Ottawa considers allowing consumption of alcohol in parks in bylaw review

The City of Ottawa is undertaking a review of the Parks and Facilities By-law that prohibits the possession of alcoholic beverages in municipal parks without a permit.

A report is anticipated to come out this fall, and Ottawa is encouraging residents to participate in the ongoing public engagement survey — open until Aug. 2. To complete the survey, click here.

“This review is essential to ensure our indoor and outdoor recreational spaces continue to foster community engagement and provide opportunities for recreational and cultural activities that are inclusive, safe and accessible to all,” wrote the City of Ottawa on its website.

While City Council has directed staff to undertake a full review, Ottawa is asking residents to participate and provide their input.

According to the municipality, the review is intended to consider significant changes to the bylaw that will reflect an evolving community and accommodate residents’ needs.

“It’s an opportunity for residents to provide their input on various aspects of the bylaw review, including the discussion on alcohol in parks,” said the city.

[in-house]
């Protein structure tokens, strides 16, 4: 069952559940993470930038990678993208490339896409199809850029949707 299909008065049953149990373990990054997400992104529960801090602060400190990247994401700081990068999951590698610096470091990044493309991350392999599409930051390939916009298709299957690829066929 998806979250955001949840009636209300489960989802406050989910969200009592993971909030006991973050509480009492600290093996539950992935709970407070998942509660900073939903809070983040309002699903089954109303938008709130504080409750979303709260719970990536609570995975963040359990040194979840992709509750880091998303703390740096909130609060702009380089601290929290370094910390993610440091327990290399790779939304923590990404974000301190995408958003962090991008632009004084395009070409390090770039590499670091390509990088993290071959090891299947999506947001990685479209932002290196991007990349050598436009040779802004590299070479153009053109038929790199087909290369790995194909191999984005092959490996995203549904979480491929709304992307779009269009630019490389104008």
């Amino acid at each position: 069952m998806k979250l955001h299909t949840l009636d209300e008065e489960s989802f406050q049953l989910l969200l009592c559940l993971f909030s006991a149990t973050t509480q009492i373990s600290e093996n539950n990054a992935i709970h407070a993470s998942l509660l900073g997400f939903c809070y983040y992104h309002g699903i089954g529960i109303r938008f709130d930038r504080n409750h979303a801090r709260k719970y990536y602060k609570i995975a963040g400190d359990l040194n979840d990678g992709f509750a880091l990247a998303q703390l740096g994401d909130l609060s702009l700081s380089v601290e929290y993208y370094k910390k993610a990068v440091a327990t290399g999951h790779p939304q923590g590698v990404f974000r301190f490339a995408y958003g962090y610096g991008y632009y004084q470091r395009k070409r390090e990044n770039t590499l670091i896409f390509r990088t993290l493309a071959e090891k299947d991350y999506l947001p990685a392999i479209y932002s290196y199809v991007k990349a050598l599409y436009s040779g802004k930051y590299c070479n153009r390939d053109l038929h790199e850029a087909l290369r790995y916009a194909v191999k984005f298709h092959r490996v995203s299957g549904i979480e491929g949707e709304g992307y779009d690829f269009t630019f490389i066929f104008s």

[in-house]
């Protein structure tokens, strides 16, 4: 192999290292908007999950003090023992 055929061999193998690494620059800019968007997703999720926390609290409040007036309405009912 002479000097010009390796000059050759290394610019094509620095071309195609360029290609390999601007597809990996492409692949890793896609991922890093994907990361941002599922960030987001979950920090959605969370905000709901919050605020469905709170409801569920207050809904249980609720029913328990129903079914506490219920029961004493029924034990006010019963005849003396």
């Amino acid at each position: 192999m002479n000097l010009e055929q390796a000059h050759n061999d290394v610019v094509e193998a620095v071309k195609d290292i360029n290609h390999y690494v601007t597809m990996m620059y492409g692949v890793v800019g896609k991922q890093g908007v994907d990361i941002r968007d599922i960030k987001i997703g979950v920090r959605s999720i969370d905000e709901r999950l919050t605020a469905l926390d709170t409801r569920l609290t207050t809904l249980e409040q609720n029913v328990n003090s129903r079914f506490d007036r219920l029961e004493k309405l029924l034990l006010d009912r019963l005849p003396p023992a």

For more details about the Parks and Facilities By-law Review Survey and how to participate, click here.

Despite the bylaw, consumption of alcohol in Ottawa parks seems to be relatively common, a city councillor wrote in a Council Member Inquiry Form.

“Longstanding concerns regarding the prohibitions of alcohol in public parks include that it disproportionately impacts poor and working-class residents, and that it penalizes responsible consumption.”

According to the city councillor, several municipalities have changed their approach to alcohol in parks.

The City of Toronto established a pilot program in August of last year, that allows for alcohol to be consumed in select city parks, wrote the councillor.

This pilot program follows certain parameters, such as:

  • Washroom access
  • No adjoining schools
  • Drinking water access
  • High visibility and acessible to first responders
  • Public transportation access
  • Minimal impact to natural and programmable areas

“Here in Ottawa, we have yet to take such steps, or to implement such a pilot program,” they wrote.

It is unknown whether the City of Ottawa is considering a pilot program, similar to the program implemented in Toronto.

The Parks and Facilities By-law was developed in 2004, with minor changes implemented in a 2021 update.

Changes were made in efforts to better meet community needs, accommodate technological advancements and ensure alignment with other updated bylaws, wrote Ottawa.

“Your responses will be considered as part of the City’s review of the Parks and Facilities By-law, which is anticipated to be implemented in the summer of 2025,” wrote the City.

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